There seem to be two schools of thought around debugging today. The first is to minimize debugging by use of types, like in Java or Haskell. The second is to embrace debugging as an eternal fact of life, and to ease things by making code super lightweight and easy to change.
Both approaches are valid; combining them doesn't seem to work well. The combination of having no safety net at compile time but forcing the programmer to get his program right the very first try -- this seems unrealistic.
PG's style seems to be akin to sketching (http://paulgraham.com/hp.html; search for 'For a long time'). That implicitly assumes you're always making mistakes and constantly redoing code. My version of that is to add unit tests. That way I ensure I'm always making new mistakes.
I'd say both approaches you're talking about are all about failing fast, and that unit tests are a way to shove errors up to compile time manually, by running some arbitrary code after each compile. Languages that let the programmer run certain kinds of code at compile time anyway (like a type system or a macroexpander) have other options for where to shove these errors, though they may not always make sense there.
Conversely, they may not make sense in unit tests: If we want to know that a program behaves a certain way for all inputs, that might be easy to check with a static analysis but difficult (or effectively impossible) to check using example code.
"The combination of having no safety net at compile time but forcing the programmer to get his program right the very first try -- this seems unrealistic."
I'd say Arc is a demonstration of this option. XD I thought the whole point of Arc being for sufficiently smart programmers was that no guard rails would be erected to save programmers from their own buggy programs.
Anyway, if a language designer is trying to make a language that's easy to debug, static types and unit tests are hardly the only options. Here's a more exhaustive selection:
- Reject obviously buggy programs as being semantically meaningless. This could be any kind of error discovered by semantic analysis, including parse errors and type errors.
- Give the programmer tools to view the complexity of the program in intermediate stages as it simplifies. Step debuggers do this for imperative languages. Other languages may have bigger challenges thanks to staging (like macroexpansion) or notions of "effect" that feature simultaneous, time-sensitive, or tentative behavior, for instance.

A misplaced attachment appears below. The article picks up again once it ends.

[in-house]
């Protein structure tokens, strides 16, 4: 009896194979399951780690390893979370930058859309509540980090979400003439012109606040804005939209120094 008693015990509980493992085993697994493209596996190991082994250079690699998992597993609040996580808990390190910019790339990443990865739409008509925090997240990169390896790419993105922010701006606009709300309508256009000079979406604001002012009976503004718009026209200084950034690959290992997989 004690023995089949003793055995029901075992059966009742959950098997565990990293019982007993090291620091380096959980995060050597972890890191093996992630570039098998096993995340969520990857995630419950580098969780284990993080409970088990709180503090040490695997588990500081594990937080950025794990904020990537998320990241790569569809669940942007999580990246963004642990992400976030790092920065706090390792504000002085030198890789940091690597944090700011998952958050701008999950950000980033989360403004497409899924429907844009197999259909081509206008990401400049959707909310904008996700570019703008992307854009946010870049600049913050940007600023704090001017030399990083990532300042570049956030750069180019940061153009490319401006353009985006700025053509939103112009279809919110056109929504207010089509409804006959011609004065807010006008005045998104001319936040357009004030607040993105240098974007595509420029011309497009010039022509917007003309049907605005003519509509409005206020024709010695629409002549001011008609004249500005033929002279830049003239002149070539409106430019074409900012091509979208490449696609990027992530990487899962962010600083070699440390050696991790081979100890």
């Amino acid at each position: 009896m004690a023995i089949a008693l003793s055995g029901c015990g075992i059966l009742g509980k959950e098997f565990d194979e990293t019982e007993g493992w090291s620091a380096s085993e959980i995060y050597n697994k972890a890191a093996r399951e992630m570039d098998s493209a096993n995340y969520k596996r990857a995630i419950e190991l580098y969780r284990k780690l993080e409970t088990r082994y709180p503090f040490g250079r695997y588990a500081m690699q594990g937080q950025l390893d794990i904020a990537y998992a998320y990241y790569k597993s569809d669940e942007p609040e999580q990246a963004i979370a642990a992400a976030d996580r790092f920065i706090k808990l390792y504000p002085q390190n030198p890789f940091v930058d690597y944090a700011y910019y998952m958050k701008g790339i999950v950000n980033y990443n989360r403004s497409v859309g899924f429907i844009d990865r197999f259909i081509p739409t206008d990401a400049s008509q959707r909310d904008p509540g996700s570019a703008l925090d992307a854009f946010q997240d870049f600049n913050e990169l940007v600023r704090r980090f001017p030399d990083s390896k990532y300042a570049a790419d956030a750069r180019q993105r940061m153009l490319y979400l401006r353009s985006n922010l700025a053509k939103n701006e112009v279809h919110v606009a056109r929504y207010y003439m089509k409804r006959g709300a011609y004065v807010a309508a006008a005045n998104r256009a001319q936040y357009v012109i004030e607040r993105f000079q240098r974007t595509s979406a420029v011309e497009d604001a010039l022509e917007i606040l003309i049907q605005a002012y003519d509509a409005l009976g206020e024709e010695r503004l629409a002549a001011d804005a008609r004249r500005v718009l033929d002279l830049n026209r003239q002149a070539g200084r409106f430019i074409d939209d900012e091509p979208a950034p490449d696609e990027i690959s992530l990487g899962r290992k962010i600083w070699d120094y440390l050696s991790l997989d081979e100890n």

- Create rich visualizations of the program's potential behavior. We discussed Bret Victor's demonstrations of this recently (though I didn't participate, lol): http://arclanguage.org/item?id=15966
- Collapse the edit-debug cycle so that diagnostic information is continuously visible as the programmer works. Again, this is something Bret Victor champions with a very visual approach. IDEs also provide this kind of information in the form of highlighting compile time errors.
- Give the running program extra functionality that exposes details of the codebase that would normally be hidden. If a program runs with a REPL or step debugger attached, this can be easy. (Also, a programmer can easily pursue this option in lots of languages by manually inserting these interaction points, whether they're as simple as printing to the console or as complicated as a live level editor.)
- Provide tools that write satisfactory code on the programmer's behalf. IDEs do this interactively, especially in languages where sophisticated static analysis can be performed. Compilers do this to whole programs.
- Provide abstraction mechanisms for the programmer to use, so that a single bug doesn't have to be repeated throughout the codebase.
- Provide the programmer with an obvious way to write their own sophisticated debugging tools. A static analysis library might help here, for instance. An extensible static analysis framework, such as a type system, can also help.
- Provide the programmer with an obvious way to write and run unit tests.
- Simply encourage the programmer to hang in there.
You don't hear people say of Arc, "it worked the first time I wrote it." That's more Haskell's claim to fame.
The dichotomy I'm drawing isn't (in this case) about how much you empower the user but how you view debugging as an activity. I claim that Haskellers would like you to reason through the correctness of a program before it ever runs. They consider debugging to be waste. I consider it to be an essential part of the workflow.
The points on the state space that you enumerate are totally valid; I was just thinking at a coarser granularity. All your options with the word 'debug' (at least) belong in my second category.
Perhaps what's confusing is the word 'debugging' with all its negative connotations. I should say instead, relying on watching the program run while you build vs relying just on abstract pre-runtime properties. It's the old philosophical dichotomy of finding truth by reason vs the senses.